Toronto, Ont., Sept. 16, 1999:
Mere months after being named distribution manager for the Canadian Magazine Publishers Association (CMPA), David Sweetman has stepped down and returned to his previous employer. Sweetman, who joined the CMPA on May 10, returned to The News Group last month. According to a CMPA member bulletin, Sweetman--along with Glenn Morgan--will continue "to provide advice to further the CMPA's growing distribution network." The hunt for a replacement is now underway. Also leaving is research associate Heather MacKay, a former member of the now-defunct Bill C-55 "SWAT team." MacKay, who says she's leaving to pursue new opportunities, marks her final day tomorrow. In other personnel developments at the CMPA, Joe Hayden has been contracted as a customer service representative and Rick Miller has been hired as comptroller.
Contact: 416-504-0274
--The Editor
Membership growth leads to changes at PMB
Toronto, Ont., Sept. 15, 1999:
Partly due to the expected arrival of ad-hungry U.S. magazines, the Print Measurement Bureau (PMB) is changing the way it surveys Canadians to measure magazine readership patterns. Starting in January, PMB will employ the "recent reading" technique, ending Canada's reputation as the last major market in the world to use the "through-the-book" methodology. The first results stemming from the new approach will appear in PMB's 2001 report. The change received "overwhelming endorsement" from PMB members during a special general meeting on Aug. 24, says Bureau president Steve Ferley. Of the 261 publishers, advertisers and agencies at the meeting--representing 79% of PMB's total membership--95% voted in favour of the switch. According to Ferley, the change was driven by the need for PMB to cut down on its research time due to expected growth in membership. As it stands, the time-consuming "through-the-book" approach was not designed for large numbers of titles, he says. With "through-the-book," study participants are asked to browse through--and become familiar with--specific issues of particular magazines before answering whether they've already read them. As for "recent reading," respondents are shown magazine logos and then asked if they've read any issue from within designated time frames. Notes Ferley: "It's quite a significant time saving." Already, PMB measures roughly 100 books and that number is expected to keep growing due to ongoing fragmentation within the medium, Ferley says, noting that the predicted influx of Canadian editions of foreign magazines was also a factor in prompting the switch. If anything, he says, the change harmonizes PMB's operations with the U.S. and other major markets. Another consideration was the quality of responses from study participants. "People's time pressures are getting greater and greater," says Ferley, explaining that the "quality of responses diminish" as participants are required to comment on more and more magazines. "It's really a confluence of factors which has come together in this point and time to make it right to change now," he observes, noting that in 1991 members turned down a similar proposal.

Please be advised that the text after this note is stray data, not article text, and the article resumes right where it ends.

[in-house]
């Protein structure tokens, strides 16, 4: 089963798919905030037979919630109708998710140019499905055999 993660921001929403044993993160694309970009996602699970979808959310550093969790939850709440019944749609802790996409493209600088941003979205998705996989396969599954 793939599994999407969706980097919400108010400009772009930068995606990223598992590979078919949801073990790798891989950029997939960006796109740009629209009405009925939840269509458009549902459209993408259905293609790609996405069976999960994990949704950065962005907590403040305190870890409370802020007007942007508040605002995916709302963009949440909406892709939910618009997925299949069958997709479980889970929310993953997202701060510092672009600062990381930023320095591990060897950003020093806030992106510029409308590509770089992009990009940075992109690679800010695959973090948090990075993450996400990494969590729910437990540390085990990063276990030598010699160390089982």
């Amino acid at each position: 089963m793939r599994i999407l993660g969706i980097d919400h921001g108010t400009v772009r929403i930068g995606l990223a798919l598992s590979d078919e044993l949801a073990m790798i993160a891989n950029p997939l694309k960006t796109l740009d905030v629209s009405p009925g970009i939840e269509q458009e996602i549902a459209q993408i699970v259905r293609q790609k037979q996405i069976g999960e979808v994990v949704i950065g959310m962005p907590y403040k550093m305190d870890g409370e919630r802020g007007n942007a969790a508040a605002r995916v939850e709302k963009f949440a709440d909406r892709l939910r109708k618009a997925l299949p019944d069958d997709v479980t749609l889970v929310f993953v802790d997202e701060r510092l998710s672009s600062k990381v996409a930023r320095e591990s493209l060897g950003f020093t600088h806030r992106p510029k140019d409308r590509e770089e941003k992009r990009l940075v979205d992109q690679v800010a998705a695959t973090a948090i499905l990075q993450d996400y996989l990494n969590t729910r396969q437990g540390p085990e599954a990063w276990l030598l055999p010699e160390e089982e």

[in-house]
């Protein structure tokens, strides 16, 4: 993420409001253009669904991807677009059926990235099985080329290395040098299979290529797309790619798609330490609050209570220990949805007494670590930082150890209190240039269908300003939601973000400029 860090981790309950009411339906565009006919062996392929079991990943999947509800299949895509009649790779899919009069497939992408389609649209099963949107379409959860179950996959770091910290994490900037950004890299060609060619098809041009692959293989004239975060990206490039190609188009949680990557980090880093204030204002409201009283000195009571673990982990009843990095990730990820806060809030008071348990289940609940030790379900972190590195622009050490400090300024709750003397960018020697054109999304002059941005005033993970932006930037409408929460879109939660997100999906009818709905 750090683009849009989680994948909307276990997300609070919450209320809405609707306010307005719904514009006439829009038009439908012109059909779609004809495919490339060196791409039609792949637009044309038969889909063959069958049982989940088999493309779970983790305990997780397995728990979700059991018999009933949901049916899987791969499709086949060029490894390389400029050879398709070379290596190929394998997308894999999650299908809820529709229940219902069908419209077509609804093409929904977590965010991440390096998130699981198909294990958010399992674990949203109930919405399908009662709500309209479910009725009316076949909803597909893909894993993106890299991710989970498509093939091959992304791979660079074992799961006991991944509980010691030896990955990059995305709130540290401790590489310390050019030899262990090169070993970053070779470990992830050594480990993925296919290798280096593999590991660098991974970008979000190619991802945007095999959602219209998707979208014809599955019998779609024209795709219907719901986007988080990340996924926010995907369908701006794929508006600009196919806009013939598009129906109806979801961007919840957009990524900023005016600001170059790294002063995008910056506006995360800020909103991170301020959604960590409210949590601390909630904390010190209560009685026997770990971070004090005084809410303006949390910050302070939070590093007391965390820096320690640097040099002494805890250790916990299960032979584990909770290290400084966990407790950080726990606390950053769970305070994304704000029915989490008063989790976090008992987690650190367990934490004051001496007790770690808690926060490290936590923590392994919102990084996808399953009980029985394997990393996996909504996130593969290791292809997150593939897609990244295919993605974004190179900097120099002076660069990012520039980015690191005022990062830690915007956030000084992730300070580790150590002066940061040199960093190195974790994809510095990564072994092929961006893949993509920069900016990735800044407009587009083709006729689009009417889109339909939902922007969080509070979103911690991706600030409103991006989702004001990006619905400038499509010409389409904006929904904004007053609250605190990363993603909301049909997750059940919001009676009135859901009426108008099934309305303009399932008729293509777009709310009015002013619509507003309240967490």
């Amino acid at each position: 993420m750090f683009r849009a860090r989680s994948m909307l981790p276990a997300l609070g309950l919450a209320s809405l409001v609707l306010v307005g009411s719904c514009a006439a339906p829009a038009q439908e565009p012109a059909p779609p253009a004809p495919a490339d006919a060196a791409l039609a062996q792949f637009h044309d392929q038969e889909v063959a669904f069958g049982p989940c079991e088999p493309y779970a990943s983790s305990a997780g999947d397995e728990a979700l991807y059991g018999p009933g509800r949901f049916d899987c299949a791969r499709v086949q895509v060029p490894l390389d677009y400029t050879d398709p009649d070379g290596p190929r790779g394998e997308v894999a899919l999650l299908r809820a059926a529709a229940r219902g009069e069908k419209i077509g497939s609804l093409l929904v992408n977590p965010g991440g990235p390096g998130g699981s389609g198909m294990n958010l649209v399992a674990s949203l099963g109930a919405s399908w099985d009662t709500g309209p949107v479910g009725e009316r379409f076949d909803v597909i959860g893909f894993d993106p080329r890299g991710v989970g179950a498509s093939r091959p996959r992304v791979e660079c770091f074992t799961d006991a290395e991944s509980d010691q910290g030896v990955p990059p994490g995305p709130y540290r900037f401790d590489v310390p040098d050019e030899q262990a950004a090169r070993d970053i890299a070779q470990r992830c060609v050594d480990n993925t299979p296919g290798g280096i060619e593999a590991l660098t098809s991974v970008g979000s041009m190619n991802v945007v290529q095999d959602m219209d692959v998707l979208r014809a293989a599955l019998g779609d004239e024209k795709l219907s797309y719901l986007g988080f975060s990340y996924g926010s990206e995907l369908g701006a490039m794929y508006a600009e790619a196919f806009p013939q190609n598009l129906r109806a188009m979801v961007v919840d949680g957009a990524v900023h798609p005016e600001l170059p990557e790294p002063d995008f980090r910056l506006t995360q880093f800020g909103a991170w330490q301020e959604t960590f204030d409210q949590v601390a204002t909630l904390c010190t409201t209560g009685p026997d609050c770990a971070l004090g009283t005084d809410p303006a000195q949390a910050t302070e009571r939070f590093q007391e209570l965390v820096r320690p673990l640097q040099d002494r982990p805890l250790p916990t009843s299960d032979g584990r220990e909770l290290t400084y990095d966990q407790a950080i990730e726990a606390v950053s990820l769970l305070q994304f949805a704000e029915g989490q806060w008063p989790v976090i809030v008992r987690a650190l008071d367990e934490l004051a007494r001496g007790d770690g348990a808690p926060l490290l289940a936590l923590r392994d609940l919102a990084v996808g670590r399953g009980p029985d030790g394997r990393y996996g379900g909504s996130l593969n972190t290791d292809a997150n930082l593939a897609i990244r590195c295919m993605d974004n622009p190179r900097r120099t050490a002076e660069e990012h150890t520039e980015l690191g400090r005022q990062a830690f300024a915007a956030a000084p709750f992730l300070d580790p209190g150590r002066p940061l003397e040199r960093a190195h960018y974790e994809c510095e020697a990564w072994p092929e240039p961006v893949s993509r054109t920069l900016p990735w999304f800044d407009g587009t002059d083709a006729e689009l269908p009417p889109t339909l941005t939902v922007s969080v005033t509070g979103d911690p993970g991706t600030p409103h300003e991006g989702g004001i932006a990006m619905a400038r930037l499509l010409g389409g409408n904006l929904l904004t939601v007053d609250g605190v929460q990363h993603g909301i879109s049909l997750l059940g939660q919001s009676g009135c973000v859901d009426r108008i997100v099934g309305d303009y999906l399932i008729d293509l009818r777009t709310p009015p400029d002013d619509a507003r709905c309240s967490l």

Contact: 416-961-3205.
--The Editor
Ishcom launches new trade for restaurateurs
Toronto, Ont., Sept. 14, 1999:
In a bid to "branch out," Mississauga, Ont.'s Ishcom Publications Ltd. has served up a new trade title for food folks down east. Launched in March, Atlantic Restaurant News covers related industry and association news, restaurant openings and renovations, food and beverage trends, government legislation and trade shows. "If you have a food service, either commercial or institutional, you'd benefit from this publication," says publisher Steven Isherwood, noting that the tab's controlled circ goes to clubs, hotels, motels, resorts and healthcare facilities, among others. The full-colour glossy joins several other related titles in the Ishcom stable, including Ontario Restaurant News and Western Hospitality News.
Contact: 905-206-0150
Frequency: 6/year
Circulation: 5,100
Cover price: $5
Subscription: $15.95
Colour ad: $2,300
--Deanna Rosolen
Milestone obsessed parents get new magazine
Toronto, Ont., Sept. 13, 1999:
Is my child acting normal for her age? According to Family Communications Inc. publisher Don Swinburne, that's one of the more common questions parents ask--especially new parents. And there to provide the answers next April, he says, will be Family's newest addition, Parents Canada. "[Parents are] always looking to find out at what stage their child is at," says Swinburne, noting that up to 40% of the digest-size magazine will be devoted to "developmental benchmarks." The rest of the book, he says, will cover topics such as nutrition, sleeping habits, childcare and common childhood ailments. Interestingly, the title's editorial content will follow the progression of its controlled readership: new parents will recieve the first issue when their children are six months old, and the second issue when their children turn one. Each issue will cover topics pertinent to each age group. According to Swinburne, advertisers to date range from baby product manufacturers to financial institutions to video and film companies. Over at category veteran Today's Parent Group, meanwhile, publisher Christopher Emery welcomes news of the launch. "The more people out there knocking on doors reminding advertisers and marketers about that [market]," he says, "the better off we all are."